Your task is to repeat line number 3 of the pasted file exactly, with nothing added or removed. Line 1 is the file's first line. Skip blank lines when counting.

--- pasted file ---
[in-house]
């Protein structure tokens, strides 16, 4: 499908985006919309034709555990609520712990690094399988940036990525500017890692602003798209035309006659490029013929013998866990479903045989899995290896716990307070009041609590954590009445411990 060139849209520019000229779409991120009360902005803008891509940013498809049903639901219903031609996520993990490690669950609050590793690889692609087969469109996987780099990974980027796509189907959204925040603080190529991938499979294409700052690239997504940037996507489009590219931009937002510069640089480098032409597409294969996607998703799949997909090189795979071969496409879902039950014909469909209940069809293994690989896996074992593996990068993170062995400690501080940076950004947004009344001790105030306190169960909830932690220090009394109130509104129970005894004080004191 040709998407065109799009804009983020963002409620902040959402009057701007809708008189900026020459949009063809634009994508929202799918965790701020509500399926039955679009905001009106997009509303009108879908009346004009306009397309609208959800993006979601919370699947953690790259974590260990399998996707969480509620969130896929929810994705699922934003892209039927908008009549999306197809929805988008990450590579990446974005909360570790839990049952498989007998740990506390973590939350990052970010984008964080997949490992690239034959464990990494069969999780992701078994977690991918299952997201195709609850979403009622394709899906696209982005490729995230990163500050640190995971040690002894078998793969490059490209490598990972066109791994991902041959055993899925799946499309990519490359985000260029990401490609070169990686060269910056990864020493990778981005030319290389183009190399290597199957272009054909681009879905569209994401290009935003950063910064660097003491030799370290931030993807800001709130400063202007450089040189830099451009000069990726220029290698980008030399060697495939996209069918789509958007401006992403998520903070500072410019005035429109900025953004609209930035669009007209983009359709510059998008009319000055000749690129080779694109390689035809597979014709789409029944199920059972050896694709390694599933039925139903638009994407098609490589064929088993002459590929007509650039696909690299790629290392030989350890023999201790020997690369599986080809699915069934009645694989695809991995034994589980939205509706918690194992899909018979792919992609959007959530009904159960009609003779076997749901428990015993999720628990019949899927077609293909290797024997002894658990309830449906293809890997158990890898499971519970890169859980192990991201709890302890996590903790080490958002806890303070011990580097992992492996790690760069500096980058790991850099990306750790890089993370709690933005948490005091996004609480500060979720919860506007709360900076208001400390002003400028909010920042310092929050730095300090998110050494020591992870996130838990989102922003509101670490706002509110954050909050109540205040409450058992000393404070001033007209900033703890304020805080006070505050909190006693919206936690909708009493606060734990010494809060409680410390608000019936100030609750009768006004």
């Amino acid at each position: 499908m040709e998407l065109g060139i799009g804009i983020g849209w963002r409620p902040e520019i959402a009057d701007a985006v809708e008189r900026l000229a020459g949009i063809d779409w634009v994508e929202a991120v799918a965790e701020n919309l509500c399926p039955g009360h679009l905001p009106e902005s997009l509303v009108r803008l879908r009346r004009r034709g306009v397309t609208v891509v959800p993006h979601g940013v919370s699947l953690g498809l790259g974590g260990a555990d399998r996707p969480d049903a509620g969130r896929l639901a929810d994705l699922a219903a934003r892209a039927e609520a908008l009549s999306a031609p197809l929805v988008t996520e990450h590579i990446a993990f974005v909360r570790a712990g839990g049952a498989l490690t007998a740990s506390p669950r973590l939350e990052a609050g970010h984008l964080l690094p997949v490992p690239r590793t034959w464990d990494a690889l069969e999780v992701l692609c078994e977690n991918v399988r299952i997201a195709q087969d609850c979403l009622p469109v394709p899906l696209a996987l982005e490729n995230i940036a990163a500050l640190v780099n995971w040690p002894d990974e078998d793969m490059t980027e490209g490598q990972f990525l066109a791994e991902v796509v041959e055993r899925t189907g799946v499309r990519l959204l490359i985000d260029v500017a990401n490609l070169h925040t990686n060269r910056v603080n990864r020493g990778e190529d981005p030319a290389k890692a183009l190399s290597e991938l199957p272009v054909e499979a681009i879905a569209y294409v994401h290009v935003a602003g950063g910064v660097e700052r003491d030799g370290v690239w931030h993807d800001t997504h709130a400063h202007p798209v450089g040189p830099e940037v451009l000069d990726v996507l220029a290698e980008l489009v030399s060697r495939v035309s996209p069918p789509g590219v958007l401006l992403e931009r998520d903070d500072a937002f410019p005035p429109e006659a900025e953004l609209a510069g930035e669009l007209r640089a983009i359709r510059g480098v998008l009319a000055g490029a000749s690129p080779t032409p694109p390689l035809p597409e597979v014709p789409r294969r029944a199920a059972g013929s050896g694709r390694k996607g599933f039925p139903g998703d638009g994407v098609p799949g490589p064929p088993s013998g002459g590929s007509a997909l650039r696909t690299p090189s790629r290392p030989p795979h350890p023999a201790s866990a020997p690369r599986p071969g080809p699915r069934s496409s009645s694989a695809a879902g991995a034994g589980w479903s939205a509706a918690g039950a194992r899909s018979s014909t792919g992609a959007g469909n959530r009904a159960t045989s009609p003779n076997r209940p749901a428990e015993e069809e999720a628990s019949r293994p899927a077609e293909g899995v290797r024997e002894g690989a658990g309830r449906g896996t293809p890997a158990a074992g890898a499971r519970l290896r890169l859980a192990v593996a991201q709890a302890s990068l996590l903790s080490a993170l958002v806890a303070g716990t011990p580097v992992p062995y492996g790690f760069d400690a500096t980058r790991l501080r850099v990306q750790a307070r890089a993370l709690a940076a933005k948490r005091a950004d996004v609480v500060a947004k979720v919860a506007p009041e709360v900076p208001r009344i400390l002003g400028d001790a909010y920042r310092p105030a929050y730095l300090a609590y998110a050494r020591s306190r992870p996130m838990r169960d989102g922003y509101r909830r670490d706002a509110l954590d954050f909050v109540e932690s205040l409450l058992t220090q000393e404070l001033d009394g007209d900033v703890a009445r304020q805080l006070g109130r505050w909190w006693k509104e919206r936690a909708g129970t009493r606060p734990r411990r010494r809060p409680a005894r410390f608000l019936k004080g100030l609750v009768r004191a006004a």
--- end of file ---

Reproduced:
């Amino acid at each position: 499908m040709e998407l065109g060139i799009g804009i983020g849209w963002r409620p902040e520019i959402a009057d701007a985006v809708e008189r900026l000229a020459g949009i063809d779409w634009v994508e929202a991120v799918a965790e701020n919309l509500c399926p039955g009360h679009l905001p009106e902005s997009l509303v009108r803008l879908r009346r004009r034709g306009v397309t609208v891509v959800p993006h979601g940013v919370s699947l953690g498809l790259g974590g260990a555990d399998r996707p969480d049903a509620g969130r896929l639901a929810d994705l699922a219903a934003r892209a039927e609520a908008l009549s999306a031609p197809l929805v988008t996520e990450h590579i990446a993990f974005v909360r570790a712990g839990g049952a498989l490690t007998a740990s506390p669950r973590l939350e990052a609050g970010h984008l964080l690094p997949v490992p690239r590793t034959w464990d990494a690889l069969e999780v992701l692609c078994e977690n991918v399988r299952i997201a195709q087969d609850c979403l009622p469109v394709p899906l696209a996987l982005e490729n995230i940036a990163a500050l640190v780099n995971w040690p002894d990974e078998d793969m490059t980027e490209g490598q990972f990525l066109a791994e991902v796509v041959e055993r899925t189907g799946v499309r990519l959204l490359i985000d260029v500017a990401n490609l070169h925040t990686n060269r910056v603080n990864r020493g990778e190529d981005p030319a290389k890692a183009l190399s290597e991938l199957p272009v054909e499979a681009i879905a569209y294409v994401h290009v935003a602003g950063g910064v660097e700052r003491d030799g370290v690239w931030h993807d800001t997504h709130a400063h202007p798209v450089g040189p830099e940037v451009l000069d990726v996507l220029a290698e980008l489009v030399s060697r495939v035309s996209p069918p789509g590219v958007l401006l992403e931009r998520d903070d500072a937002f410019p005035p429109e006659a900025e953004l609209a510069g930035e669009l007209r640089a983009i359709r510059g480098v998008l009319a000055g490029a000749s690129p080779t032409p694109p390689l035809p597409e597979v014709p789409r294969r029944a199920a059972g013929s050896g694709r390694k996607g599933f039925p139903g998703d638009g994407v098609p799949g490589p064929p088993s013998g002459g590929s007509a997909l650039r696909t690299p090189s790629r290392p030989p795979h350890p023999a201790s866990a020997p690369r599986p071969g080809p699915r069934s496409s009645s694989a695809a879902g991995a034994g589980w479903s939205a509706a918690g039950a194992r899909s018979s014909t792919g992609a959007g469909n959530r009904a159960t045989s009609p003779n076997r209940p749901a428990e015993e069809e999720a628990s019949r293994p899927a077609e293909g899995v290797r024997e002894g690989a658990g309830r449906g896996t293809p890997a158990a074992g890898a499971r519970l290896r890169l859980a192990v593996a991201q709890a302890s990068l996590l903790s080490a993170l958002v806890a303070g716990t011990p580097v992992p062995y492996g790690f760069d400690a500096t980058r790991l501080r850099v990306q750790a307070r890089a993370l709690a940076a933005k948490r005091a950004d996004v609480v500060a947004k979720v919860a506007p009041e709360v900076p208001r009344i400390l002003g400028d001790a909010y920042r310092p105030a929050y730095l300090a609590y998110a050494r020591s306190r992870p996130m838990r169960d989102g922003y509101r909830r670490d706002a509110l954590d954050f909050v109540e932690s205040l409450l058992t220090q000393e404070l001033d009394g007209d900033v703890a009445r304020q805080l006070g109130r505050w909190w006693k509104e919206r936690a909708g129970t009493r606060p734990r411990r010494r809060p409680a005894r410390f608000l019936k004080g100030l609750v009768r004191a006004a």